Filing 405

REPORT AND RECOMMENDED DECISION re 370 MOTION for Temporary Restraining Order MOTION for Preliminary Injunction filed by NICHOLAS A GLADU. Objections to R&R due by 6/14/2017. By MAGISTRATE JUDGE JOHN C. NIVISON. (CWP)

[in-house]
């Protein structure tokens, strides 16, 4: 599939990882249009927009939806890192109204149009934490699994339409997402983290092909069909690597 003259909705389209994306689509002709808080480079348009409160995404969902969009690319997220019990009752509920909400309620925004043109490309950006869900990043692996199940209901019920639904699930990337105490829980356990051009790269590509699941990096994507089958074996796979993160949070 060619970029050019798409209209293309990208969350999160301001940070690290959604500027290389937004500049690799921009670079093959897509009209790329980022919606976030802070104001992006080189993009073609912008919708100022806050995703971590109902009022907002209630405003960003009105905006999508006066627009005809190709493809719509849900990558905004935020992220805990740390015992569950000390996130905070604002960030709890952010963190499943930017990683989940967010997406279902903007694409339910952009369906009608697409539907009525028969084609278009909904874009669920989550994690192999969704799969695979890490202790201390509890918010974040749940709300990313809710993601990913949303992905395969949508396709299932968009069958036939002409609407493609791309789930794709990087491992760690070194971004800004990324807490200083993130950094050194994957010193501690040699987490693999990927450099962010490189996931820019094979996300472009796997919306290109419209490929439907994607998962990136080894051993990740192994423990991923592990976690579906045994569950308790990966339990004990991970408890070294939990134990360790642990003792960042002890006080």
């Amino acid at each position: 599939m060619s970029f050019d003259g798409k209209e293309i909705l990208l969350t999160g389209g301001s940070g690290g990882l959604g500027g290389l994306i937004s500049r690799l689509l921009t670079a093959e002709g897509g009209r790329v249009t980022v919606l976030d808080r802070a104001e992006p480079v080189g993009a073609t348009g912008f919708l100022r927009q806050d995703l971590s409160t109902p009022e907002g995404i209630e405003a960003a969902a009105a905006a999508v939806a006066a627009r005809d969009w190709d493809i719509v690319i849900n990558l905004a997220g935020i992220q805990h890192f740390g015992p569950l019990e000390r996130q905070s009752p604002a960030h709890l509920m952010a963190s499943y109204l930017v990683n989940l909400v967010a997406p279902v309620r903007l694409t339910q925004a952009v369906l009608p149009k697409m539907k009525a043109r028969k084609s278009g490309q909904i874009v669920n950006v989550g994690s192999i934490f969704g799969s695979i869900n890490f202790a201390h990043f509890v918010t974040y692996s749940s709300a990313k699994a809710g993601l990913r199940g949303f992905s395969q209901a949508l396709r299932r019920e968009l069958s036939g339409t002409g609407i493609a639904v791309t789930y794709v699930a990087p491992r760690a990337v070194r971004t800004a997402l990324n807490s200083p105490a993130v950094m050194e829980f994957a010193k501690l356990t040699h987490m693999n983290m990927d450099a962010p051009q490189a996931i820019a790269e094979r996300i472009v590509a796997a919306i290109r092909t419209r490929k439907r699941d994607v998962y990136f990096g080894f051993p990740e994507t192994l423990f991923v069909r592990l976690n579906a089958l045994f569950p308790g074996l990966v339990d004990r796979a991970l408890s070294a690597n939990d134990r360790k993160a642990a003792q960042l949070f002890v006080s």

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UNITED STATES DISTRICT COURT DISTRICT OF MAINE NICHOLAS A. GLADU, ) ) Plaintiff, ) ) v. ) ) CORRECT CARE SOLUTIONS, et al., ) ) Defendants ) 2:15-cv-00384-JAW RECOMMENDED DECISION ON MOTION FOR TEMPORARY RESTRAINING ORDER AND PRELIMINARY INJUNCTION In this action filed pursuant to 42 U.S.C. § 1983, Plaintiff Nicholas Gladu, an inmate at the Maine Correctional Center, alleges that Defendants acted with deliberate indifference toward Plaintiff’s serious medical condition. The matter is before the Court on Plaintiff’s motion for temporary restraining order and preliminary injunction. (ECF No. 370.) Through his motion, Plaintiff asks the Court to order Defendants to provide appropriate care and treatment for a certain medical condition, which care and treatment should include a referral to a specialist. Following a review of the parties’ written arguments and the record, I recommend the Court deny the motion. Discussion To obtain injunctive relief, 1 Plaintiff must show (1) a substantial likelihood of success on the merits, (2) a significant potential for irreparable harm if the injunction is withheld, (3) a favorable balance of hardships,2 and (4) a fit (or lack of friction) between the injunction and the public interest. 3 Nieves–Marquez v. Puerto Rico, 353 F.3d 108, 120 (1st Cir. 2003); Hoffman v. Sec’y of State of Me., 574 F. Supp. 2d 179, 186 (D. Me. 2008). “The sine qua non of this four-part inquiry is likelihood of success on the merits; if the moving party cannot demonstrate that he is likely to succeed in his quest, the remaining factors become matters of idle curiosity.” New Comm Wireless Servs., Inc. v. SprintCom, Inc., 287 F.3d 1, 9 (1st Cir. 2002). Plaintiff requests both a temporary restraining order (TRO) and a preliminary injunction. Generally, the distinction between the two forms of injunctive relief is that the former can be awarded without notice to the other party and an opportunity to be heard. Int’l Ass’n of Machinists & Aerospace Workers v. Verso Paper Corp., 80 F. Supp. 3d 247, 278 (D. Me. 2015). A temporary restraining order, therefore, is an even more exceptional remedy than a preliminary injunction, which is itself “an extraordinary and drastic remedy that is never awarded as of right.” Voice of the Arab World, Inc. v. MDTV Med. News Now, 1 Because the elements that Plaintiff must satisfy to obtain a preliminary injunction are similar to the elements necessary to secure a temporary restraining order, the analysis is equally applicable to both requests. Newton v. LePage, 789 F. Supp. 2d 172, 178 (D. Me. 2011). 2 Plaintiff must demonstrate that his claimed injury outweighs any harm that granting the injunctive relief would inflict upon Defendants. Lancor v. Lebanon Hous. Auth., 760 F. 2d 361, 362 (1st Cir. 1985). Plaintiff must prove that “the public interest will not be adversely affected by the granting of the injunction.” Planned Parenthood League v. Bellotti, 641 F.2d 1006, 1009 (1st Cir. 1981). 3 2 Inc., 645 F.3d 26, 32 (1st Cir. 2011) (quoting Munaf v. Geren, 553 U.S. 674, 689 – 90 (2008)). By rule, a temporary restraining order requires a clear showing “that immediate and irreparable injury, loss, or damage will result to the movant before the adverse party can be heard in opposition.” Fed. R. Civ. P. 65(b)(1). Regardless of whether notice is provided, “[t]he dramatic and drastic power of injunctive force may be unleashed only against conditions generating a presently existing actual threat; it may not be used simply to eliminate a possibility of a remote future injury, or a future invasion of rights, be those rights protected by statute or by the common law.” Holiday Inns of Am., Inc. v. B & B Corp., 409 F.2d 614, 618 (3d Cir. 1969). Moreover, “judicial restraint is especially called for in dealing with the complex and intractable problems of prison administration.” Rogers v. Scurr, 676 F.2d 1211, 1214 (8th Cir. 1982). Through his motion, Plaintiff maintains injunctive relief is necessary because Defendants have failed to treat properly a number of symptoms, including a condition he describes as a “skull anomaly” that could suggest a “skull base tumor.” (Plaintiff’s Declaration at 3, ECF No. 370-1.) To be entitled to injunctive relief, Plaintiff must first establish that he is likely to prevail on his underlying claim. Here, Plaintiff contends that Defendants have acted with deliberate indifference to his medical needs. The Due Process Clause imposes on the states the “substantive obligation” not to treat prisoners in their care in a manner that reflects “deliberate indifference” toward “a substantial risk of serious harm to health,” Coscia v. Town of Pembroke, 659 F.3d 37, 39 (1st Cir. 2011), or “serious medical needs,” Feeney v. Corr. Med. Servs., 464 F.3d 158, 161 (1st Cir. 2006) (quoting Estelle v. Gamble, 429 U.S. 97, 105 – 106 (1976)). A 3 deliberate indifference claim must satisfy both an objective and a subjective standard. Leavitt v. Corr. Med. Servs., 645 F.3d 484, 497 (1st Cir. 2011). The objective standard evaluates the seriousness of the risk of harm to one’s health. For a medical condition to be objectively “serious,” there must be “a sufficiently substantial ‘risk of serious damage to [the inmate’s] future health.’” Farmer v. Brennan, 511 U.S. 825, 843 (1994) (quoting Helling v. McKinney, 509 U.S. 25, 35 (1993)). A medical need is serious if it has been diagnosed by a physician as mandating treatment, or is so obvious that even a lay person would recognize a need for medical intervention. Leavitt, 645 F.3d at 497; Gaudreault v. Mun. of Salem, 923 F.2d 203, 208 (1st Cir. 1990), cert. denied, 500 U.S. 956 (1991). The subjective standard concerns the culpability of the defendant. There must be evidence that a particular defendant possessed a culpable state of mind amounting to “deliberate indifference to an inmate’s health or safety.” Farmer, 511 U.S. at 834 (internal quotation marks omitted). Deliberate indifference is akin to criminal recklessness, “requiring actual knowledge of impending harm, easily preventable.” Feeney, 464 F.3d at 162 (quoting Watson v. Caton, 984 F.2d 537, 540 (1st Cir. 1993)). The focus of the deliberate indifference analysis “is on what the jailers knew and what they did in response.” Burrell v. Hampshire Cnty., 307 F.3d 1, 8 (1st Cir. 2002). The record establishes that as recently as April 22, 2017, after examining Plaintiff in the emergency department at Maine Medical Center, which examination included a neurological exam and an assessment of Plaintiff’s complaint about his skull, a physician determined that Plaintiff did not suffer from a serious head-related condition and that no 4 imaging of Plaintiff’s head was necessary. (ECF No. 388-1.) Given this record, Plaintiff has not established he is likely to prevail on his deliberate indifference claim against Defendants. Similarly, given the physician’s assessment, Plaintiff has also failed to demonstrate that he will suffer irreparable harm or that he will suffer any hardship if an injunction is not issued. Finally, without any record evidence to support his deliberate indifference claim, the balance between an injunction and the public interest militates against an injunction particularly given that “judicial restraint is especially called for in dealing with the complex and intractable problems of prison administration.” Rogers, 676 F.2d at 1214. In short, Plaintiff is not entitled to the requested injunctive relief. Conclusion Based on the foregoing analysis, I recommend the Court deny Plaintiff’s motion for temporary restraining order and preliminary injunction. NOTICE A party may file objections to those specified portions of a magistrate judge's report or proposed findings or recommended decisions entered pursuant to 28 U.S.C. Section 636(b)(1)(B) for which de novo review by the district court is sought, together with a supporting memorandum, within fourteen (14) days of being served with a copy thereof. A responsive memorandum shall be filed within fourteen (14) days after the filing of the objection. Failure to file a timely objection shall constitute a waiver of the right to de novo review by the district court and to appeal the district court's order. /s/ John C. Nivison U.S. Magistrate Judge Dated this 31st day of May, 2017. 5